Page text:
Sin and Salvation

1509 words - 7 pages addition, he did not believe sin resulted from the fall in the Garden of Eden. In his debate with Augustine, Pelagius argued that, “Evil is not born with us, and we are procreated without fault. ” Pelagius believed that Adam’s sin is Adam’s alone. Subsequently the choice to sin results in chaotic lives filled with guilt, which ultimately end in death. Sin - Augustine of Hippo View In contrast, Augustine believed humans lost the freedom to

Theology and Christianity: The Works of Augustine and Pelagius

2037 words - 9 pages of forgiveness is determined based on your commitment. We have to remember that Pelagius did not believe in original sin. He believed that people chose to sin on their own. Augustine wanted to know why we are so broken. He felt like Pelagius under estimated the power of sin. According to Augustine, Adam and Eve had free will. The lost their freedom of the will when they ate the fruit in the garden. They no longer had the ability to chose good

Freely Choosing Between the Divided House

2230 words - 9 pages One of the many questions that are raised in the discussion of the freedom of the will is the reason why we as humans do not love and have turned away from the highest good. According to Augustine’s philosophy, the chains or bonds of bad habits are self-forged by our divided will, also referred to as the divided house. In Book XII of “City of God” Augustine declares it pointless to look for the cause of the evil will. For the cause, he argues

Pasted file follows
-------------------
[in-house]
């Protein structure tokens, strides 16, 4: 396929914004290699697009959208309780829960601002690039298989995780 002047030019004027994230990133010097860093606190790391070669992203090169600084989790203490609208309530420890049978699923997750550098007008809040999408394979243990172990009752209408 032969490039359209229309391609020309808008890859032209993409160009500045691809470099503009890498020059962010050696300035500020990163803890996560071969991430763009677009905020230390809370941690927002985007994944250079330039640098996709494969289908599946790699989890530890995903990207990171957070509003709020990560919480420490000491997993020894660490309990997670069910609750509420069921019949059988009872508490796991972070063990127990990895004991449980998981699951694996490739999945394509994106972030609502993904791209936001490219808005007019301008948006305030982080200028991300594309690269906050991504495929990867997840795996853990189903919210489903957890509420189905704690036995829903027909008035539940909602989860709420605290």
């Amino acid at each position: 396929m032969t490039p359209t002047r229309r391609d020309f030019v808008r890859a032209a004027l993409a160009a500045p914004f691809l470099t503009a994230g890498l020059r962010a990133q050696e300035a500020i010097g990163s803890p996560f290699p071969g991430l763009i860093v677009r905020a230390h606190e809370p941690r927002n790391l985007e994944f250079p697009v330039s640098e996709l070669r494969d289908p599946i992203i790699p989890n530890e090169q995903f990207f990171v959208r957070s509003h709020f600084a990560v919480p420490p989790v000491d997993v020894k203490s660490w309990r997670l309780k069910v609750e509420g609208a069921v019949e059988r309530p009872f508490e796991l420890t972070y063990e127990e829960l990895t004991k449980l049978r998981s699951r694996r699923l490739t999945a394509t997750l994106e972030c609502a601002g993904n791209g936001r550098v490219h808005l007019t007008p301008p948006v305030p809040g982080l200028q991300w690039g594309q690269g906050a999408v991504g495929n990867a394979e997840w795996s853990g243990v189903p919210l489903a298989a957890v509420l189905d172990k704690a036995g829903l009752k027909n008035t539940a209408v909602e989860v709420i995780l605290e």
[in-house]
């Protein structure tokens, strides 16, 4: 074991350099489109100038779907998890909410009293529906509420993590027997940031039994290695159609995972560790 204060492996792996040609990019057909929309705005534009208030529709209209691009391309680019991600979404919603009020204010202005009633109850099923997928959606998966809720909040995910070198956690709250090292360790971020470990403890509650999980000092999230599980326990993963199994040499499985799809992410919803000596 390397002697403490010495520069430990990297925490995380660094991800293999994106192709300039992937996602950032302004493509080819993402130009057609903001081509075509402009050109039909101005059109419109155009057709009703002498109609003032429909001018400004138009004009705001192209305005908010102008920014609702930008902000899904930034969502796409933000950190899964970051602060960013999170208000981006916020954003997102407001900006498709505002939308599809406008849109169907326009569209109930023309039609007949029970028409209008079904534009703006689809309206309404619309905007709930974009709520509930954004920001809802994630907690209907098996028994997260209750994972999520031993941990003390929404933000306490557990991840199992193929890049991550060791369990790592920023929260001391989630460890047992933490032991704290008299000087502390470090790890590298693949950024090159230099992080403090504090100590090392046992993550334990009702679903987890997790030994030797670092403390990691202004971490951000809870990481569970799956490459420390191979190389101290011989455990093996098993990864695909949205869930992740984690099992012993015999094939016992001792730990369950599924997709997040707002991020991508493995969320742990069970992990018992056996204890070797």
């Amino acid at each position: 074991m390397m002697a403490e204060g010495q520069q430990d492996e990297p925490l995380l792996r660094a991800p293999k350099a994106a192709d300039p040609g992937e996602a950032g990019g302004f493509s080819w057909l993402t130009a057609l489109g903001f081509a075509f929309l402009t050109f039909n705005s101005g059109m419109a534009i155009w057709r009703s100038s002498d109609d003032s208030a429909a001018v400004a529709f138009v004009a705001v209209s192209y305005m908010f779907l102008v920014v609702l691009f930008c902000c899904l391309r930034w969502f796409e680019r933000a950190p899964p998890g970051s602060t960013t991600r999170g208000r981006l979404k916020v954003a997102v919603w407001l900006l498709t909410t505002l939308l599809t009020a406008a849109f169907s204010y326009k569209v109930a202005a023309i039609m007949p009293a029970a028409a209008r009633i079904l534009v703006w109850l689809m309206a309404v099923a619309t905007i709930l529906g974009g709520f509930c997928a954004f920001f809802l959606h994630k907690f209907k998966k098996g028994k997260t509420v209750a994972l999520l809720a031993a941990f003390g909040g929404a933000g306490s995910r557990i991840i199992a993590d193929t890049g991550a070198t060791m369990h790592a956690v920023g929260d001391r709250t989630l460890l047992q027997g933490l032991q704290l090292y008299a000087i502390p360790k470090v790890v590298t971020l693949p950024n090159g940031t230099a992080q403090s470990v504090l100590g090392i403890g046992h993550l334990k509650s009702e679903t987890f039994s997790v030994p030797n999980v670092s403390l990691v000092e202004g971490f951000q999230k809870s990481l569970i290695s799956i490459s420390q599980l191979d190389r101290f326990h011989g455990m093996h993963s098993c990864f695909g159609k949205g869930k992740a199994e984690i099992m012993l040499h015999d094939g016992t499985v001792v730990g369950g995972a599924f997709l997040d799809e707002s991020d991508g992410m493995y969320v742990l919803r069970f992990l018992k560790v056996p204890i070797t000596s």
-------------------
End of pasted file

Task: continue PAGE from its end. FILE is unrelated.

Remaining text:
Similar Essays

Augustine Essay

1581 words - 7 pages St. Augustine wrote the book Confessions to tell the story of his conversion into Christianity. Throughout this book Augustine addresses three major questions. He defines what is real, what it means to be a self, and how others should respond to his journey. Augustine believes that both the material world and the spiritual world are real from his understanding of the Platonists. The Platonists believed that being a self is being detached from

Comparing St. Augustine's And Jonathan Edwards' Views On The Origin Of Sin

1313 words - 6 pages . He reiterated that God gave man real freedom, but it was lost when man deliberately fell into sin. Nevertheless, God had a way to restore his grace upon humanity even after falling (Augustine, The City of God, 1972). Saint Augustine believed that Adam had a high propensity of doing the will of God and, therefore; there was no likelihood of falling into sin easily (Augustine, Confessions, 1961). He, however, argued that the possibilities of falling

Philosophy Essay

558 words - 2 pages #2 Explain how Augustine’s conception of freedom relates to compatibilism and to freedom in the sense of autonomy.      According to Augustine, “Human beings are endowed with a power that he calls the will.” He emphasizes the will to being the center of freedom. Unlike other philosophers, who are determinists, Augustine, who has a libertarian view, sees our will as free choice. So for whatever we may choose to do, we

God's Grace Essay

726 words - 3 pages free will because of his unconditional love for us. “So I used to argue that your unchangeable substance, my God, was forced to err, rather than admit that my own changeable and erred of its own free will, and that its errors were my punishment” (Augustine 87). The Lord gives us this unlimited freedom in order for us to closer to him. By engaging in activities that distract people from him, they have the opportunity to make their own decisions. In